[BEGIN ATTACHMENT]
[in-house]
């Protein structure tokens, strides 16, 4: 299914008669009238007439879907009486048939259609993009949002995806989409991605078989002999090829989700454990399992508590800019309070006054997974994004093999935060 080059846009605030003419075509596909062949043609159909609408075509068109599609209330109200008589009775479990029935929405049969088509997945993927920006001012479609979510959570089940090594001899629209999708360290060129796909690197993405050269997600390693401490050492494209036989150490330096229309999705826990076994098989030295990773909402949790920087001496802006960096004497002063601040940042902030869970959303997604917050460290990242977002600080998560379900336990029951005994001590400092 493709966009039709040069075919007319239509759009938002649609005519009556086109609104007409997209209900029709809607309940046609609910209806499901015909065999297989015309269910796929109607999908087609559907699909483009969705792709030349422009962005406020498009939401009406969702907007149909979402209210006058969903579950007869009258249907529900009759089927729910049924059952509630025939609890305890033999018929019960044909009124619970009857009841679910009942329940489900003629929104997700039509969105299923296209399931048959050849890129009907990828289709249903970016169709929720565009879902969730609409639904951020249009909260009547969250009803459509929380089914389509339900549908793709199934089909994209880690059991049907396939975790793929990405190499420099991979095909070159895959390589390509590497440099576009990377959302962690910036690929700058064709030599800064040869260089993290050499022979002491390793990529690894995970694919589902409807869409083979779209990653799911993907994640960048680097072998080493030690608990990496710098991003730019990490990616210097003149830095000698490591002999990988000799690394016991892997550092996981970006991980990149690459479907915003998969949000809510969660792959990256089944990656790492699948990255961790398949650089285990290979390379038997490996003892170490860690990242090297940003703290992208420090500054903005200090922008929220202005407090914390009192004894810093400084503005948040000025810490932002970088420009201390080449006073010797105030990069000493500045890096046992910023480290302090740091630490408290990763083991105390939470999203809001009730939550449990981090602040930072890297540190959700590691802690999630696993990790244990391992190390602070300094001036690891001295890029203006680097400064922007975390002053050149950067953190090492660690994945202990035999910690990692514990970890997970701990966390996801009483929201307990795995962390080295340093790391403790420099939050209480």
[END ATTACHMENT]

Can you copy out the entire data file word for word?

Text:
[in-house]
């Protein structure tokens, strides 16, 4: 299914008669009238007439879907009486048939259609993009949002995806989409991605078989002999090829989700454990399992508590800019309070006054997974994004093999935060 080059846009605030003419075509596909062949043609159909609408075509068109599609209330109200008589009775479990029935929405049969088509997945993927920006001012479609979510959570089940090594001899629209999708360290060129796909690197993405050269997600390693401490050492494209036989150490330096229309999705826990076994098989030295990773909402949790920087001496802006960096004497002063601040940042902030869970959303997604917050460290990242977002600080998560379900336990029951005994001590400092 493709966009039709040069075919007319239509759009938002649609005519009556086109609104007409997209209900029709809607309940046609609910209806499901015909065999297989015309269910796929109607999908087609559907699909483009969705792709030349422009962005406020498009939401009406969702907007149909979402209210006058969903579950007869009258249907529900009759089927729910049924059952509630025939609890305890033999018929019960044909009124619970009857009841679910009942329940489900003629929104997700039509969105299923296209399931048959050849890129009907990828289709249903970016169709929720565009879902969730609409639904951020249009909260009547969250009803459509929380089914389509339900549908793709199934089909994209880690059991049907396939975790793929990405190499420099991979095909070159895959390589390509590497440099576009990377959302962690910036690929700058064709030599800064040869260089993290050499022979002491390793990529690894995970694919589902409807869409083979779209990653799911993907994640960048680097072998080493030690608990990496710098991003730019990490990616210097003149830095000698490591002999990988000799690394016991892997550092996981970006991980990149690459479907915003998969949000809510969660792959990256089944990656790492699948990255961790398949650089285990290979390379038997490996003892170490860690990242090297940003703290992208420090500054903005200090922008929220202005407090914390009192004894810093400084503005948040000025810490932002970088420009201390080449006073010797105030990069000493500045890096046992910023480290302090740091630490408290990763083991105390939470999203809001009730939550449990981090602040930072890297540190959700590691802690999630696993990790244990391992190390602070300094001036690891001295890029203006680097400064922007975390002053050149950067953190090492660690994945202990035999910690990692514990970890997970701990966390996801009483929201307990795995962390080295340093790391403790420099939050209480």